Scleroderma (SSc) is a devastating systemic disease in which lung involvement, largely from SSc-related interstitial lung disease (SSc-ILD), has emerged as the leading cause of overall mortality. Developing effective treatments for SSc-ILD will directly impact on both the quality and longevity of life. The original Scleroderma Lung Study (SLS I) was the first randomized controlled trial to demonstrate that SSc-ILD responds to a one- year treatment with oral cyclophosphamide (CYC) with improvements in pulmonary function, dyspnea, skin disease, and health-related quality of life (HRQoL). However, the beneficial effects of CYC wane by the end of the 2nd yr, after completing one yr of therapy. Moreover, CYC was associated with significant acute toxicity, and longer therapy is limited by the risk for secondary malignancies. Mycophenolate mofetil (MMF), an immunosuppressive drug approved for organ transplantation, has been administered for up to 2 yrs to patients with SSc-ILD in several uncontrolled pilot studies. MMF was reported to be effective and safe. We hypothesize that the ability to administer MMF for two yrs will result in a better and more sustained improvement in SSc-ILD than can be achieved with one yr of CYC, and with less toxicity. To test this hypothesis, we propose a 5-yr, multi-center (12 clinical centers plus a Data Coordinating Center), parallel-group, double-blind, randomized controlled clinical trial comparing a 2-yr treatment with oral MMF (up to 1.5 g bid, as tolerated) with a 1-yr treatment with oral CYC (2 mg/kg/d for 1 yr followed by placebo MMF for a second yr to maintain the blind) in 150 patients with active SSc-ILD.
Three SPECIFIC AIMS are proposed: 1) to determine whether MMF is more effective than CYC over the 2nd yr of a 24-mo period with respect to forced vital capacity as the PRIMARY OUTCOME and overall toxicity;2) to compare MMF and CYC on the course of total lung capacity, single- breath diffusing capacity for carbon monoxide, breathlessness (Mahler Transition Dyspnea Index), several HRQoL measures (SGRQ, SF-36), functional ability (Scleroderma Health Assessment Questionnaire) and skin thickness (modified Rodnam skin scores) as SECONDARY OUTCOMES;and 3) to advance our understanding of the biology and response to treatment of SSc-ILD through the collection and innovative analysis of blood samples and skin biopsies collected serially over time from study participants, the prospective validation of a combined outcome measure of overall treatment effect, and the assessment of the clinical utility (a patient-determined value measure) of treatments with MMF or CYC. Scleroderma is currently an untreatable and devastating disease in which lung involvement is the most frequent cause of morbidity and mortality, so that studies focused on the development of new treatments for scleroderma lung disease (SLD) have the potential to make a significant impact on the lives of scleroderma patients. While the first scleroderma lung study was successful in establishing the benefits of oral cyclophosphamide (CYC) as an effective treatment for SLD, these benefits were of only limited magnitude and duration and were counterbalanced by short- and long-term toxic effects of CYC, indicating the need for a therapeutic alternative with greater and more durable effectiveness and less toxicity. Both basic biologic studies and preliminary results from uncontrolled clinical trials and retrospective analyses suggest that mycophenolate mofetil (MMF), a drug already in use for the prevention and treatment of organ transplant rejection, might well meet this clinical need, thus providing the rationale for the proposed double-blind randomized controlled trial of MMF versus CYC, while also providing the opportunity to collect biologic specimens from study participants for ancillary studies to advance our knowledge of the underlying biology of SLD and its response to MMF therapy.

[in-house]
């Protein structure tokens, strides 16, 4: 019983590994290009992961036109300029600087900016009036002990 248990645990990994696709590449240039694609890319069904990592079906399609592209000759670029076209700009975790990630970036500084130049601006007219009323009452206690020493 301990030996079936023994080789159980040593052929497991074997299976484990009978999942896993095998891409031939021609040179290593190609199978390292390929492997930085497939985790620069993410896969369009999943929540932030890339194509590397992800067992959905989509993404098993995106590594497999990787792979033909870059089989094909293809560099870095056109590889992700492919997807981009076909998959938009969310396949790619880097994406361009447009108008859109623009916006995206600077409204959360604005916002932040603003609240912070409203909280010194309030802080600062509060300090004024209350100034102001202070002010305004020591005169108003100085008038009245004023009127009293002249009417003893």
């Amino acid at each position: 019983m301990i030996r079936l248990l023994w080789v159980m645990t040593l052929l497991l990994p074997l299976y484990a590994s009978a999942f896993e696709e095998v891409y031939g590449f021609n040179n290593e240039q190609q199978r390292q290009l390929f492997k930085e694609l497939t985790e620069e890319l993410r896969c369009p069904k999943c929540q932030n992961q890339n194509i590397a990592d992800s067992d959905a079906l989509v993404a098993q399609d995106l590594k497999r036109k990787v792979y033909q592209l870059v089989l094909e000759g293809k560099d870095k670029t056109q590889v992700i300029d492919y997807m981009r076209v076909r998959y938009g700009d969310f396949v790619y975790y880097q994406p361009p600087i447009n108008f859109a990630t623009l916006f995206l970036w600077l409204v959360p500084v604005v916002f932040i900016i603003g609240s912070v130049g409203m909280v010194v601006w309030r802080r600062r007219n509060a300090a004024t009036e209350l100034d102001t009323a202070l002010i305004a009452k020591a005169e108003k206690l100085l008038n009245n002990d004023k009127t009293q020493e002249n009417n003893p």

National Institute of Health (NIH)
National Heart, Lung, and Blood Institute (NHLBI)
Research Project (R01)
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Special Emphasis Panel (ZHL1-CSR-Z (M3))
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Eu, Jerry Pc
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University of California Los Angeles
Internal Medicine/Medicine
Schools of Medicine
Los Angeles
United States
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